At the high school level, three-sport athletes are not an uncommon commodity, as plenty of kids participate in a fall, winter and spring sport.
While there has been no final decision made on the state of the fall sports season in New Hampshire, it is fair to question whether some sports will change seasons.
“The biggest challenge is the unknown, we just don’t know what things are going to look like with school in the fall and so we therefore don’t know what things are going to look like athletically,” Keene High School Athletic Director Michael Atkins said. “We have to do things as safely as possible.”
There have already been rumblings about the potential of baseball, softball and tennis being moved to the fall, switching seasons with football, soccer and field hockey, which would move to the spring.
These changes would present multiple questions.
The obvious one being whether an athlete gets his or her sport switched into a season where they play another sport. For example, a football player that typically plays lacrosse in the spring, may have to choose one or the other.
“If a sport like football moves to the spring and has to compete with lacrosse, that could be an issue,” Atkins said. “There are a lot of schools that have football players that play lacrosse and a lot of the kids will probably end up choosing one or the other. We prefer not to put our kids in that situation.”
There is the possibility for an athlete to participate in multiple sports, according to the NHIAA bylaws, but it is a daunting task when taking into consideration the challenges athletes would be presented with. Some of these include the academic workload, balance of a practice and game schedule for two sports and the overall health of athletes.
“The issue becomes the multi-sport kid and how does that kid participate in two sports at the same time if that has to happen,” Atkins said. “By the book, a kid could participate in two sports, but the hard part is how can the kid manage their schedule, so it works the right way for everybody.”
Additionally, any athlete that is not a professional is considered a student-athlete, because academics are prioritized. Competing in a sport while maintaining good grades is a challenge but adding another sport to the fold could put an overload of pressure on a high school athlete.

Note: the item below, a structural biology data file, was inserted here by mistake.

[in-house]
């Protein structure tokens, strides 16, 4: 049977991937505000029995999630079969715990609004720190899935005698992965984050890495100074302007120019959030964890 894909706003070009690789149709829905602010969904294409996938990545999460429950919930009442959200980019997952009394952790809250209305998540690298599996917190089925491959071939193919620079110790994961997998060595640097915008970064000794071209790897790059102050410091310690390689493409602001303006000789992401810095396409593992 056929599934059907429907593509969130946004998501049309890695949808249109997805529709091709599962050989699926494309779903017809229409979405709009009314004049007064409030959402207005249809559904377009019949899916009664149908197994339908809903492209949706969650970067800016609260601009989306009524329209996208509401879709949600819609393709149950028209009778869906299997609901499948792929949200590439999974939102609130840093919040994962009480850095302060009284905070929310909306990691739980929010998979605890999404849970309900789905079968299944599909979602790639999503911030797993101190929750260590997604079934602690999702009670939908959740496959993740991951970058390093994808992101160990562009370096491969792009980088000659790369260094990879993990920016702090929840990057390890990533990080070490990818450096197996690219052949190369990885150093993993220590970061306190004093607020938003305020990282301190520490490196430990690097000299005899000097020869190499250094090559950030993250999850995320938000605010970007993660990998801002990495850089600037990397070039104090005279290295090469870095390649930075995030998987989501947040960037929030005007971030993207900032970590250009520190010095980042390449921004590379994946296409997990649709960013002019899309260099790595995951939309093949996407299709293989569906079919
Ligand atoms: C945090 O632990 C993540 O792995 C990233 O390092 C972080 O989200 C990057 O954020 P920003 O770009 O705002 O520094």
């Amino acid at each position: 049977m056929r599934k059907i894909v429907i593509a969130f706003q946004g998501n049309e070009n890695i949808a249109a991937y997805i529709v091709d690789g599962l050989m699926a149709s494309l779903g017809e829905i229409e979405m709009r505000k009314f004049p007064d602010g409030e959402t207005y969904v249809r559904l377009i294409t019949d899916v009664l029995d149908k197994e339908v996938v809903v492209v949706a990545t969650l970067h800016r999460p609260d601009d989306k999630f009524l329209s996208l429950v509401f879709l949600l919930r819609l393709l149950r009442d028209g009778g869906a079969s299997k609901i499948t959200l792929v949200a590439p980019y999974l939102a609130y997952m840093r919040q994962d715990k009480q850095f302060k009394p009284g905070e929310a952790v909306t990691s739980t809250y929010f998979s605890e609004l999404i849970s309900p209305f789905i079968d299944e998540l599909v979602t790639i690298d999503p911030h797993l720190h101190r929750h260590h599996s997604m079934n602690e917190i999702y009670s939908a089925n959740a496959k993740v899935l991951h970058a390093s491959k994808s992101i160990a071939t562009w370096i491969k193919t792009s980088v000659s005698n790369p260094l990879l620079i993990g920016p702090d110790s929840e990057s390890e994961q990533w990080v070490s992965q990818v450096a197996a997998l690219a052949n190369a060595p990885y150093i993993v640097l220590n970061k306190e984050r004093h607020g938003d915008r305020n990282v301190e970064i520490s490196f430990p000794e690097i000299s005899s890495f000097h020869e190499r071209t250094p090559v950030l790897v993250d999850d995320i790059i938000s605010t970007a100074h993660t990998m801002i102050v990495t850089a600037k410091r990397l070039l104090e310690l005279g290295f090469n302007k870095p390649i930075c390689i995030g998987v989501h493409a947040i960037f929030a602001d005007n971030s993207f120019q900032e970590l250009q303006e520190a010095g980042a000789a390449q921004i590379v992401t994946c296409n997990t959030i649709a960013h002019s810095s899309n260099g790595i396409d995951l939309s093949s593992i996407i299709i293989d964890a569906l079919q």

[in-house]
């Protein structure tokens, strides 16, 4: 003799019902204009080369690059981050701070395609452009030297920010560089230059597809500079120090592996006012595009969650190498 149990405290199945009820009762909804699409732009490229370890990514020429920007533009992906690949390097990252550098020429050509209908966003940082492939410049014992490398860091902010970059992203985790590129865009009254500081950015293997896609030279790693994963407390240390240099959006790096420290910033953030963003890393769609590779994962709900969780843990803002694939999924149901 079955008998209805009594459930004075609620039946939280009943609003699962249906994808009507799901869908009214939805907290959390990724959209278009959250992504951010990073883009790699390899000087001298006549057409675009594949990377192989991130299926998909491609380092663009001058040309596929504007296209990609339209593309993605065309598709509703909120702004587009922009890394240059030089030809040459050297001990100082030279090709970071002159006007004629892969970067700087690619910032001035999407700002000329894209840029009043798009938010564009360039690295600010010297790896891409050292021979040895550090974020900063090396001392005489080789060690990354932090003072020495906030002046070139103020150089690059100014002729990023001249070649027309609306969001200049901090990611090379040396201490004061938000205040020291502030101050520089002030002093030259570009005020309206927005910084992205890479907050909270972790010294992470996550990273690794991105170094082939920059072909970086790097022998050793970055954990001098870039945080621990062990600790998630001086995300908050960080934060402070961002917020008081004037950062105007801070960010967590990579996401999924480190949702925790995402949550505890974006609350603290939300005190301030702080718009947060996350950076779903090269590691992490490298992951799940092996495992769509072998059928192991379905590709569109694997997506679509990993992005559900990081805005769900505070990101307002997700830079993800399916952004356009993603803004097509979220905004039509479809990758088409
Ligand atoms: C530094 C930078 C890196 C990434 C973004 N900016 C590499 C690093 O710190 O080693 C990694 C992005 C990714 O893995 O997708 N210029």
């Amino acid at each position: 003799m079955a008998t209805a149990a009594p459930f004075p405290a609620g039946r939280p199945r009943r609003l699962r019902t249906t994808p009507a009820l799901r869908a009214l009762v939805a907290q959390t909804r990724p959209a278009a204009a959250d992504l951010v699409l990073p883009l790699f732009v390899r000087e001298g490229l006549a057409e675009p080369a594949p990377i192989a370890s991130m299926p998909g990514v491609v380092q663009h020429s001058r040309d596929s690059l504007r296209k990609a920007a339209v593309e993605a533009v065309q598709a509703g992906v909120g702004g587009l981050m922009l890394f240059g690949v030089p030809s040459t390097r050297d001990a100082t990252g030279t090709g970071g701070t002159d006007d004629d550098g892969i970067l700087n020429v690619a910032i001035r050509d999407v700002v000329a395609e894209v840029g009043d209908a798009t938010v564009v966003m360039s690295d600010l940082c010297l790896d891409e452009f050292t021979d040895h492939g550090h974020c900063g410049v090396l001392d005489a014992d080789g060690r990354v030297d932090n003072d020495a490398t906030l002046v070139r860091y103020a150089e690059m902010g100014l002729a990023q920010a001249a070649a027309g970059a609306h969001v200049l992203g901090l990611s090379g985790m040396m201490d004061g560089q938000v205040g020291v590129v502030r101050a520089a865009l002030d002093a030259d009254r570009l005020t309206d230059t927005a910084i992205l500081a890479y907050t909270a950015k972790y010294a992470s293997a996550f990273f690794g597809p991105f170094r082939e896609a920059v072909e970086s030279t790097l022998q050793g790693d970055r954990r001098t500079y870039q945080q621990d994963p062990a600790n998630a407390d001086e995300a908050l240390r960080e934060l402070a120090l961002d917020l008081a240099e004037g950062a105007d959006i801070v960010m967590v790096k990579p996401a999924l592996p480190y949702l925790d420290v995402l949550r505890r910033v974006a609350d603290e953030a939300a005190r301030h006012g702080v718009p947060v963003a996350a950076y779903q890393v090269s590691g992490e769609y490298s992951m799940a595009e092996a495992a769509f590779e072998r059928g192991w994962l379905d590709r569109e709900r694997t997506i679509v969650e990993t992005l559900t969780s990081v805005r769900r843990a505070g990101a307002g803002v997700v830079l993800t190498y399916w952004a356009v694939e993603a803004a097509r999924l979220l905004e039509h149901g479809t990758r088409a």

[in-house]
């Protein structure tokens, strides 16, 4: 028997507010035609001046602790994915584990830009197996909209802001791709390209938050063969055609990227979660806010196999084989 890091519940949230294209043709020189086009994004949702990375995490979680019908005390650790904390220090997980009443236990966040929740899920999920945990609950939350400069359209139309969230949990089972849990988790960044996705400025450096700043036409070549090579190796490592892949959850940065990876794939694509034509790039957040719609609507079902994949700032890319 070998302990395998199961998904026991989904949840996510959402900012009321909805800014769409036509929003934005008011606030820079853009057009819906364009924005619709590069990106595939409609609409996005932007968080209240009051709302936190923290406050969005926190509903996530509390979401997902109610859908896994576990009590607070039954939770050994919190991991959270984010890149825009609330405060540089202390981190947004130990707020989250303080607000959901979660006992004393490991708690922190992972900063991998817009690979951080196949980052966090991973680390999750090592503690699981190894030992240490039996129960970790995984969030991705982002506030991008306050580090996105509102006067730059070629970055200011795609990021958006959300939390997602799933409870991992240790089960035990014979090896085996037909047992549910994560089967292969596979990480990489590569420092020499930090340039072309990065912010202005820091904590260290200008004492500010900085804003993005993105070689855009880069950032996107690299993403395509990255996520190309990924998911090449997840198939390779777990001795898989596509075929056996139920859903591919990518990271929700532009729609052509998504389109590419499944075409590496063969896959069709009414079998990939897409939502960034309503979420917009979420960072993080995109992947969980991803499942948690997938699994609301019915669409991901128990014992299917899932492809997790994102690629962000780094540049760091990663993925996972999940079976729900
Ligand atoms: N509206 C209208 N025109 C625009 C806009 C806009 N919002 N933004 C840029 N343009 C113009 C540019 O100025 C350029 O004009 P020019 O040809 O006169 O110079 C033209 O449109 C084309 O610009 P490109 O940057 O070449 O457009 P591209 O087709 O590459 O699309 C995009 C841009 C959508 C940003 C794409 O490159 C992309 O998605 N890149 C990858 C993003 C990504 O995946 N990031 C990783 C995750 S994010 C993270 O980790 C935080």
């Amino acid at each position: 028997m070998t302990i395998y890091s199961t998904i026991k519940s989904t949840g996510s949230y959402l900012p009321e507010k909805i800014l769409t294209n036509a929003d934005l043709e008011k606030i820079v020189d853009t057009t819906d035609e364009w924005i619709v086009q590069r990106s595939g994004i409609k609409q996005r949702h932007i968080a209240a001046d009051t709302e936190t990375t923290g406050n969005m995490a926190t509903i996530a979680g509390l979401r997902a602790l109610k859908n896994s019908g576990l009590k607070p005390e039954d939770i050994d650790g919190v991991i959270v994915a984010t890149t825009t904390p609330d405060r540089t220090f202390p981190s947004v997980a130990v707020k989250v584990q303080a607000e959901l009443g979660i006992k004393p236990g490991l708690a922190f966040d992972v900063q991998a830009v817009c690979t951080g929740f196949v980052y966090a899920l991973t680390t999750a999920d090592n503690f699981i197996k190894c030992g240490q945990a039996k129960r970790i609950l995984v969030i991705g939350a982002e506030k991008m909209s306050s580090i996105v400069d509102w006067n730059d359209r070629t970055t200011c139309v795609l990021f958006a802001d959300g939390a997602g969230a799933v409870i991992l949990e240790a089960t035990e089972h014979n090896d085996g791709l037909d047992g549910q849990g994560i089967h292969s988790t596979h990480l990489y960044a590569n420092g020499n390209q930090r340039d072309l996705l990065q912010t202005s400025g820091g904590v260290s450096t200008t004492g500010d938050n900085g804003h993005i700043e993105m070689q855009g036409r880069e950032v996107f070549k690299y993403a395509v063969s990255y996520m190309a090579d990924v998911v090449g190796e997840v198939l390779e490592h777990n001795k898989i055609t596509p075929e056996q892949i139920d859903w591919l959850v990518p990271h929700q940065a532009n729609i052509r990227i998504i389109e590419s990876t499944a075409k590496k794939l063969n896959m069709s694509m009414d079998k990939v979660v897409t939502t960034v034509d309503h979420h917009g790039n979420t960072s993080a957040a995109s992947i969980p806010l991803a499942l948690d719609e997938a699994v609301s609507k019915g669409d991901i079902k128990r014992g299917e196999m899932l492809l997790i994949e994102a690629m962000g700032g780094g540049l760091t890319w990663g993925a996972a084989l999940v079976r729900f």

Healthwise, especially if a football player is also playing lacrosse, the risk of injury increases on the field. With two physical sports such as those two, it would become a big injury risk, and one that some athletes would not be worth risking.
Playing multiple sports in the same season has been done.
Callie O’Neil was a four-sport athlete at Keene High School. There have also been soccer players that kick for the football team, according to Atkins.
While there are examples to point to, how common it would be if this scenario becomes the reality would ultimately be something to monitor.
Would it become the norm for athletes in the situation that two of their sports are in the same season?
Based on a Twitter poll taken by the Sentinel Sports account, two out of seven respondents said they would be willing to play multiple sports in the same season and two out of seven said they would not be willing to. Those ranked tied for second in terms of answers.
The most popular answer was that it would be too much for an athlete in terms of scheduling.
While seven respondents are not a wide range by any means, it already shows that some would not be willing to play two sports in the same season.
Undoubtedly already in challenging times, high school athletes had their spring season taken away and if sports end up switching seasons for 2020-21, it will certainly end up forcing some kids to have to choose one sport, something Atkins made clear he doesn’t want to see happen.